Aside from the all-powerful goddesses of Mount Olympus – Hera, Athena, Aphrodite et al. – Greek mythology often seems devoid of female characters.
In a bid to redress the balance, this entry in our “Who’s Who” series of lesser-known personalities in Greek myth recalls the story of Danaë, an Argive princess who, among other things, had a rather unusual encounter with Zeus – a god who, let’s be honest, did the craziest things to have sex!
Oracle gone wrong
Desperate for a male heir, Danaë’s father, Acrisius, king of Argos, consulted an oracle on how to procure a much-needed son to take over his hard-won throne. To his horror, the oracle replied:
“You will have NO sons, and your grandson must KILL YOU.”
In a desperate bid to forestall the prophecy, Acrisius imprisoned Danaë, his only child, in a dungeon with bronze doors, guarded by a pack of savage dogs.
Shower of gold
Enamoured by her beauty, shape-shifting Zeus, king of the gods, turned himself into a ray of sunshine to evade the dogs, infiltrate the walls of the prison, and impregnated Danaë in a shower of gold – a bizarre way to procreate, even for Zeus.
The Roman poet Ovid captures the moment in his famous early 1st century AD epic poem, Metamorphoses (6.113):
“He [Zeus] courted lovely Danaë luring her as a gleaming shower of gold.”
Nine months later, Danaë bore him a son called Perseus, who, in time, would go on to become one of the greatest heroes of them all.
With the ominous words of the oracle clamouring in his ears, enraged Acrisius, not wanting to incur the wrath of the Fates by murdering his own daughter (not to mention the offspring of Zeus), locked Danaë and her infant son in a wooden ark and cast them out to sea.
As if by a miracle – or perhaps the gentle guiding handing of a god (?) – the ark washed towards the island of Serifos in the southern Aegean and was netted by a fisherman named Dictys.
Hauled ashore, Dictys broke open the ark and found both mother and child still alive – seriously dehydrated and malnourished, of course, but alive. The kind-hearted fisherman took them to the local king, Polydectes, who raised Perseus in his own house.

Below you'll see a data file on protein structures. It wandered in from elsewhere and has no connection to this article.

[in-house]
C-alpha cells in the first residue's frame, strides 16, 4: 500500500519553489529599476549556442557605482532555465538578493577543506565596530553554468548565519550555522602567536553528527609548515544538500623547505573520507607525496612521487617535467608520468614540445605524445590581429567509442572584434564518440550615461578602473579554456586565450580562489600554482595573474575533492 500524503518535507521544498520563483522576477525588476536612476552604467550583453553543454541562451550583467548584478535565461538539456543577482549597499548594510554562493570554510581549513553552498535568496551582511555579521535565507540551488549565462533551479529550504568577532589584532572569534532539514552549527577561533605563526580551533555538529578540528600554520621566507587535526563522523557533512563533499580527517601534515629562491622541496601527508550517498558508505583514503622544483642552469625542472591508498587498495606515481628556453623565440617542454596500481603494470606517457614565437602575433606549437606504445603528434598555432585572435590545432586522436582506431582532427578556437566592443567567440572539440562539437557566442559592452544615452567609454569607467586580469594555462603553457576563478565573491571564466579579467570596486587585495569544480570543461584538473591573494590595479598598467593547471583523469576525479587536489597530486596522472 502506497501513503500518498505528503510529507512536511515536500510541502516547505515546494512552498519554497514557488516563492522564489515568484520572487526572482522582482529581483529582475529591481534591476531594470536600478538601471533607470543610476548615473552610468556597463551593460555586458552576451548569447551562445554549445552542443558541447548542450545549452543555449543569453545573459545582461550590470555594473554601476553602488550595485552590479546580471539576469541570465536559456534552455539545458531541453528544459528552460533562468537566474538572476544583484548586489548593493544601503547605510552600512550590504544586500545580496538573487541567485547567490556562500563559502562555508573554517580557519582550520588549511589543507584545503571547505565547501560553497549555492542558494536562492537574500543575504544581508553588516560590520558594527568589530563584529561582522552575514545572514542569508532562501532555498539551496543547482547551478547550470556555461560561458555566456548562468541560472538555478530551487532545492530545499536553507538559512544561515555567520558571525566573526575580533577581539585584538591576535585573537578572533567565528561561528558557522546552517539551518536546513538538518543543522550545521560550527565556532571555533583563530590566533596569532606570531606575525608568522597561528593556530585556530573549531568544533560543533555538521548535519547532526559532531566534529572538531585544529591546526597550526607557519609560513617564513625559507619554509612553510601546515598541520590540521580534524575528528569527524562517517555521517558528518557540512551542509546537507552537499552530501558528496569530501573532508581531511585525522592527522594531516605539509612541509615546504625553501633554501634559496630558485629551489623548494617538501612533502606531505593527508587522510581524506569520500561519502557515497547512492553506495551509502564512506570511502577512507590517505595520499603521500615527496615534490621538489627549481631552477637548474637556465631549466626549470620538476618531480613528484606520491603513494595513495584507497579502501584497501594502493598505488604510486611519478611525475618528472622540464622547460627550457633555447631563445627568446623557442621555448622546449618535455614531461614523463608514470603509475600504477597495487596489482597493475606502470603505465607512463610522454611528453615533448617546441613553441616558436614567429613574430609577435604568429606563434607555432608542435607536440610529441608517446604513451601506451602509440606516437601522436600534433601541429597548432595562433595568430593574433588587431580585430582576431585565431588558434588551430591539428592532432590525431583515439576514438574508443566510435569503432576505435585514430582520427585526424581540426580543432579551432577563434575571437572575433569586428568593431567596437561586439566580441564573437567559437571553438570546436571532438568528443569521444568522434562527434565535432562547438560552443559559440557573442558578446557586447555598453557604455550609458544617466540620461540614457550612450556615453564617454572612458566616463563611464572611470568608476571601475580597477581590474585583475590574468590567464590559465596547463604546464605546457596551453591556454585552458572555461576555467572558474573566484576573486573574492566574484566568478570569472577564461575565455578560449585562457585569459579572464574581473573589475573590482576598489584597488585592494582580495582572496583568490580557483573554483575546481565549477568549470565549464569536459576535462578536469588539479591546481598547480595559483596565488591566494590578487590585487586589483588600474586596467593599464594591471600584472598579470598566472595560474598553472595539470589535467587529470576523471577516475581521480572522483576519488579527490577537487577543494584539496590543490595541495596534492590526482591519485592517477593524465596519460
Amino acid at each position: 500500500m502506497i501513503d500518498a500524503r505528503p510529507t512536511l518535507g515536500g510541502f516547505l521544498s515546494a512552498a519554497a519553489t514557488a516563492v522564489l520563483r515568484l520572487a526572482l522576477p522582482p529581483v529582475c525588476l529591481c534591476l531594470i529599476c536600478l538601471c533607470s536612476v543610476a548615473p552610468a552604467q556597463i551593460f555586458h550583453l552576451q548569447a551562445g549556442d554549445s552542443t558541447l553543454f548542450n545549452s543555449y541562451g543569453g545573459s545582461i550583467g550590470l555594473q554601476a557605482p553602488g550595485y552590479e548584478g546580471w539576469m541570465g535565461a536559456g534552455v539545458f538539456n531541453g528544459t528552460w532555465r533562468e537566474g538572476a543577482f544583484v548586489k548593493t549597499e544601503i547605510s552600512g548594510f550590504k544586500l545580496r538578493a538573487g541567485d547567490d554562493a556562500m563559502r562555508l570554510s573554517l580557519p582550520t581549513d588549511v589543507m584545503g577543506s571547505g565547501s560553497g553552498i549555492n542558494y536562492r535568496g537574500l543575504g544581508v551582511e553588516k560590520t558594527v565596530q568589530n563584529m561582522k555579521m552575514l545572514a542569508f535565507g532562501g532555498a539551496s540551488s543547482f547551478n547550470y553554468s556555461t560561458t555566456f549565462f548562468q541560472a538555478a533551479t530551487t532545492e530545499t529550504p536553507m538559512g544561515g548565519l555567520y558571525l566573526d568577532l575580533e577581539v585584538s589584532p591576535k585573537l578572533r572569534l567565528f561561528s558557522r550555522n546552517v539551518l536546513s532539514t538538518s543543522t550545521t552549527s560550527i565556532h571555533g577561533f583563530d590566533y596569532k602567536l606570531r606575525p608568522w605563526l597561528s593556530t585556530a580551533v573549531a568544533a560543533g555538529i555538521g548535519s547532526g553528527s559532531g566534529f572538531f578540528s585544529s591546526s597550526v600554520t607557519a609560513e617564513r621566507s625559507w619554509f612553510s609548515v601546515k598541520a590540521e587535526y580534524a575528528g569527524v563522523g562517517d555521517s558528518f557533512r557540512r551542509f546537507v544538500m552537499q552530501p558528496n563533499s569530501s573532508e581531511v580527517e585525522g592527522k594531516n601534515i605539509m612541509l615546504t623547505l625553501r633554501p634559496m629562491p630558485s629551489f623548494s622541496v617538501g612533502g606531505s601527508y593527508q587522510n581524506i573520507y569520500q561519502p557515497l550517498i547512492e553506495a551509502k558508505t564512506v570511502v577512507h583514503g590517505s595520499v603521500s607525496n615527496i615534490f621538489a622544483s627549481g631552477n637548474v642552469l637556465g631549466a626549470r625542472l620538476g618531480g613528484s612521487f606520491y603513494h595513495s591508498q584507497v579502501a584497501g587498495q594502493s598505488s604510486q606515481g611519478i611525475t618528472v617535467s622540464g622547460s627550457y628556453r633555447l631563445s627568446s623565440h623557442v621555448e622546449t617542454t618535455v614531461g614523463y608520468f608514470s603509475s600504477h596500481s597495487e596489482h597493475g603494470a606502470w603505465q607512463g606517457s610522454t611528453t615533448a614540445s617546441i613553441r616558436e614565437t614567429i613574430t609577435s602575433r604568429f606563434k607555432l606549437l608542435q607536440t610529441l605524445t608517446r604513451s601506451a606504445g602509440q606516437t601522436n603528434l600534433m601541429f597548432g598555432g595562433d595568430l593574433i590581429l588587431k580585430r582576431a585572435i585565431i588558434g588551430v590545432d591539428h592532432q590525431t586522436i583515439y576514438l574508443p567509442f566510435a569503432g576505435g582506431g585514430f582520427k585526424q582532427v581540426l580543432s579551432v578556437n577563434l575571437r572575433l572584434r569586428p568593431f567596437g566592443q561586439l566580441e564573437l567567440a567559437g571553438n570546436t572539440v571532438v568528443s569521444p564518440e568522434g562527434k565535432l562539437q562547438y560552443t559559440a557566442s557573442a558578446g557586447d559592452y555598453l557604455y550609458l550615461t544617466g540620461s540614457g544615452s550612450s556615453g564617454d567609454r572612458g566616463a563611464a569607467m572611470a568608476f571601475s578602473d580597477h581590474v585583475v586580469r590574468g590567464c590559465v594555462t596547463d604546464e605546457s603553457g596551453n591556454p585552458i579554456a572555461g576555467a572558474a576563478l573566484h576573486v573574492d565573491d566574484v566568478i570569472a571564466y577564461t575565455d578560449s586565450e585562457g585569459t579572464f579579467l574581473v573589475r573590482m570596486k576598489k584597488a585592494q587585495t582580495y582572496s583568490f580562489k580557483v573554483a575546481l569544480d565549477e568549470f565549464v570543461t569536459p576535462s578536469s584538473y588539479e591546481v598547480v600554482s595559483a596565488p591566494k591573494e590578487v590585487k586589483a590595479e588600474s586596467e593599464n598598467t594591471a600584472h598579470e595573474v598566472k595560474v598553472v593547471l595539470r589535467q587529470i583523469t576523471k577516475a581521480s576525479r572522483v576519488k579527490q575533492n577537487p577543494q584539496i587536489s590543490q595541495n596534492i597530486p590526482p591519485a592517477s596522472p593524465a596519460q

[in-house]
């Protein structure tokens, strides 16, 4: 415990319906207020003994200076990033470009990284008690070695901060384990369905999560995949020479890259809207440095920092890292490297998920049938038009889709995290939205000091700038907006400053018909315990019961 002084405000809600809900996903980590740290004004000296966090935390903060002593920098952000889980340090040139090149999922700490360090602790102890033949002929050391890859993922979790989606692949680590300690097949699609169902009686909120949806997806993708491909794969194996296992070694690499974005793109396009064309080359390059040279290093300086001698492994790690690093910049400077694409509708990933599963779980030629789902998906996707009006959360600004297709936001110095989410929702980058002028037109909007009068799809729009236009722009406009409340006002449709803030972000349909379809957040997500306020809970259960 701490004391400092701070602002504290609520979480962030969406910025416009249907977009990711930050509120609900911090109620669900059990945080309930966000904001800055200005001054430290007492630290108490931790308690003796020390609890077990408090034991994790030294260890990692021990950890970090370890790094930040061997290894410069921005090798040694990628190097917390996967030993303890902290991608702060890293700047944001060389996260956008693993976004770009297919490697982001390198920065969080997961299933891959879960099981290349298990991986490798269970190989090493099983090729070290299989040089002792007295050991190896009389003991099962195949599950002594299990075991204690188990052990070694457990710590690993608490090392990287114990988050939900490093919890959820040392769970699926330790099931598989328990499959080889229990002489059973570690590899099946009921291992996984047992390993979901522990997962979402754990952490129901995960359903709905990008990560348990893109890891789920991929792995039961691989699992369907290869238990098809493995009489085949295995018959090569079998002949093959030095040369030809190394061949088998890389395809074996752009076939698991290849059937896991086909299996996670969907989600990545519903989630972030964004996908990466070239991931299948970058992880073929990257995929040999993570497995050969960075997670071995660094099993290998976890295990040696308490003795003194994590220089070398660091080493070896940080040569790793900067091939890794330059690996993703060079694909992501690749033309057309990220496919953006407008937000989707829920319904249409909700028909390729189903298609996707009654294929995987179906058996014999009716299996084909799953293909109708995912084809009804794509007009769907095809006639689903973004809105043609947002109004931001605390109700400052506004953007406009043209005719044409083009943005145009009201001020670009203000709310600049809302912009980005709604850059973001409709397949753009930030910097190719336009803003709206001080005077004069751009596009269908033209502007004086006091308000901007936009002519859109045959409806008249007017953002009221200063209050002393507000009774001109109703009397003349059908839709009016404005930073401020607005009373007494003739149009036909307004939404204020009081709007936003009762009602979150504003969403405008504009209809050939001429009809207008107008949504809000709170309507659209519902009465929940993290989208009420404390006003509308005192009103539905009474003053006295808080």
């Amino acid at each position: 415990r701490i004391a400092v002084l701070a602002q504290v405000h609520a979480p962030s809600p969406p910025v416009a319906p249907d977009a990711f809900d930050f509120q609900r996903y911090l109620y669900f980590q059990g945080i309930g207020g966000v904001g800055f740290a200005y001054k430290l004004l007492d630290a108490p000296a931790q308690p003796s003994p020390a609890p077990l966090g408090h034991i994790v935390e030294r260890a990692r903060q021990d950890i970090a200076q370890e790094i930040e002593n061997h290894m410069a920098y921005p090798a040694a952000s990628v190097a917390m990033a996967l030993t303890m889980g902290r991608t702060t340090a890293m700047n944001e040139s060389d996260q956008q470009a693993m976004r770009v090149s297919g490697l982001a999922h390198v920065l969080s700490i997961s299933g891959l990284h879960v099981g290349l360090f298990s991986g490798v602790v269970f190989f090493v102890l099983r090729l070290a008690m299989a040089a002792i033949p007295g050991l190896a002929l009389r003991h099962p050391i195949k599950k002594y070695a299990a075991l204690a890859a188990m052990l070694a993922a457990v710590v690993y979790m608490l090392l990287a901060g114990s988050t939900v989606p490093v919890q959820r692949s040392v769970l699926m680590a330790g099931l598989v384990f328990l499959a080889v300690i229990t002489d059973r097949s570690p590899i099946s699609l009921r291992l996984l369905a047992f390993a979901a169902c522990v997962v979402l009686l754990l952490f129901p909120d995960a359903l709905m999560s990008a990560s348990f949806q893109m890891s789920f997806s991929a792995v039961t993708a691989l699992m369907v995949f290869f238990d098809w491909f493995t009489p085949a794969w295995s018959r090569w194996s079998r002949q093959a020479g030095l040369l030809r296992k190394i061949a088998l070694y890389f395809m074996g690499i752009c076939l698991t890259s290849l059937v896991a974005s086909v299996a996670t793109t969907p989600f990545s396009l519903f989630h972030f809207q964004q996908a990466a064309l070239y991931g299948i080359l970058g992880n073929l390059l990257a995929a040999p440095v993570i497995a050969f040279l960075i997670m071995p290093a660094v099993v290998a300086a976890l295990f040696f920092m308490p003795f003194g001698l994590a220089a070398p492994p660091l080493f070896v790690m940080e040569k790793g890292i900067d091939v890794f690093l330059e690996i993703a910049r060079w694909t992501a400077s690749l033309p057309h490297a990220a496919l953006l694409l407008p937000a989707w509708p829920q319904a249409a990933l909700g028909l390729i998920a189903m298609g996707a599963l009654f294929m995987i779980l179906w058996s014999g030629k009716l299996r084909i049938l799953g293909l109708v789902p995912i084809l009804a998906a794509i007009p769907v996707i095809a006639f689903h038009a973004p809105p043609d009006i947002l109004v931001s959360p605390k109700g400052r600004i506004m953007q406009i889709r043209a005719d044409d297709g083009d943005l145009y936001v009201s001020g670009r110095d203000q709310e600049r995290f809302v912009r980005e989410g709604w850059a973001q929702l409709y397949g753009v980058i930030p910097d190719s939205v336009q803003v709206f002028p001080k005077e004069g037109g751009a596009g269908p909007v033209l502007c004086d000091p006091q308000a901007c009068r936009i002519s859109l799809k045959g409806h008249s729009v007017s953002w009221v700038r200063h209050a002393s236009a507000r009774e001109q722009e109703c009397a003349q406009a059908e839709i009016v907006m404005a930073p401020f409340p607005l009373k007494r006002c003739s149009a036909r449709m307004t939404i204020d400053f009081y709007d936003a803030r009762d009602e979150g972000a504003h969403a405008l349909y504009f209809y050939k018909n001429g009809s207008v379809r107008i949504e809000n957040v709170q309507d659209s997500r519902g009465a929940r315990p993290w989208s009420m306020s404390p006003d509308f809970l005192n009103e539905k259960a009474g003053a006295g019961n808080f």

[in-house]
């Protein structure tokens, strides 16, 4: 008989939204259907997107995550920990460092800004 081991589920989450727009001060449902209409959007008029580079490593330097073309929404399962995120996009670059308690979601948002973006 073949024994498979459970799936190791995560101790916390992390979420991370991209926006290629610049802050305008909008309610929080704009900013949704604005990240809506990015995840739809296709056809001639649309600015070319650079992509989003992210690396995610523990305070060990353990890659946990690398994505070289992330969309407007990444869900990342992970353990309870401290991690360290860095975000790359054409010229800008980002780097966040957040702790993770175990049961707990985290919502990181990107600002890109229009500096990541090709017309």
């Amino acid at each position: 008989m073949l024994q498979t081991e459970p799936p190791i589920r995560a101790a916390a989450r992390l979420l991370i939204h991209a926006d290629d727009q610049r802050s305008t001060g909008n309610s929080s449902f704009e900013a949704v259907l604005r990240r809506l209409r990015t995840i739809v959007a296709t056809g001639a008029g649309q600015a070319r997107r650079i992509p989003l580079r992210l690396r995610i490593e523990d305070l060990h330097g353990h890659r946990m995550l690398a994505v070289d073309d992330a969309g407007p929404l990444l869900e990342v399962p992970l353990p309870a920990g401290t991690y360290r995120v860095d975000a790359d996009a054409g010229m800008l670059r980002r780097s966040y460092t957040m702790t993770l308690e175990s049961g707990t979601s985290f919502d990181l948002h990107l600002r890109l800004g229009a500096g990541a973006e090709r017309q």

Rise of a legend
As the years passed, Perseus grew up to be a headstrong and precocious young man, often defending his mother against the unwanted advances of Polydectes, seeking her hand in marriage.
In a bid to get rid of Perseus, the king, egged on by his loyal supporters, contrived a plot to send the young man away on a suicide mission (a common theme in Greek myth). Assembling his subjects in the palace, Polydectes announced that he was about to sue for the hand of Hippodameia, daughter of the wealthy king Pelops, for marriage, requesting they each contribute a horse apiece as a wedding gift.
Unable to provide a horse – but more than a little relieved to learn that the lecherous king was no longer pursuing his mother – Perseus rashly offered to fetch the Gorgon Medusa’s head as a gift instead, falling straight into the trap: “That would indeed please me more than any horse in the world,” replied Polydectes.
Now, the legendary tale of “Perseus and the Gorgon” is known well enough, and there is no need to recall it in any detail here. Nevertheless, it is important to note that Medusa was so appalling and terrifying in her appearance, with venomous snakes for hair, razor-sharp teeth and a revoltingly long and slimy forked tongue, that all who gazed upon her were so petrified with fright they turned to stone.
While Perseus was away on his mission, supported by the goddess Athena, who supplied him with a brightly-polished shield so as only to see the gorgon’s hideous reflection, and Hermes, who gave him a rather nifty pair of winged sandals and a special adamantine sickle to cut off her head, Danaë, continually pursued by Polydectes, sought refuge in a temple of Athena.
Upon his return to Serifos, Perseus, now accompanied by the beautiful Andromeda, whom he had rescued from the sea monster Cetus (NOT the Kraken – that’s an entirely different creature from the Norse sagas), went straight to the palace to confront the king. Greeted by astonishment, quickly followed by a barrage of insults, the hero produced the head of Medusa, thus turning Polydectes and his courtiers all into stone. (Incidentally, the circle of boulders on Serifos became a famous sight in antiquity).
Perseus then returned with his mother to Argos to claim the throne of his grandfather Acrisius and fulfil the prophecy. In various versions of the myth, Perseus accidentally killed his grandfather with a discus, carried out of its intended path by the will of the gods.
The story of Danaë and the shower of gold was well-known throughout antiquity, inspiring poets, playwrights and artists. In Homer’s Iliad (14.319 ff), the early Greek poet describes Zeus’ feelings for the mortal princess in touching detail:
“Never before has love for any goddess or woman so melted about the heart inside me, broken it to submission, as now: not that time . . . when I loved Acrisius’ daughter sweet-stepping Danaë, who bore Perseus to me, preeminent among all men.”
The erotic nature of Zeus’ visitation shocked early Christian leaders, most famously St. Augustine, but it soon became a favourite theme for Renaissance painters, many whom considered Danaë a symbol of the transfiguring effect of divine love. Some modern scholars view the myth as pastoral allegory, namely, water is “gold” for farmers and shepherds, and Zeus sends sunshine and rain on the earth – Danaë.
Danaë was the eponymous “queen” of the so-called Danaans, a term that was synonymous with Argive (people of the Argolid) but was sometimes used to describe Greeks in general (most notably in Homer).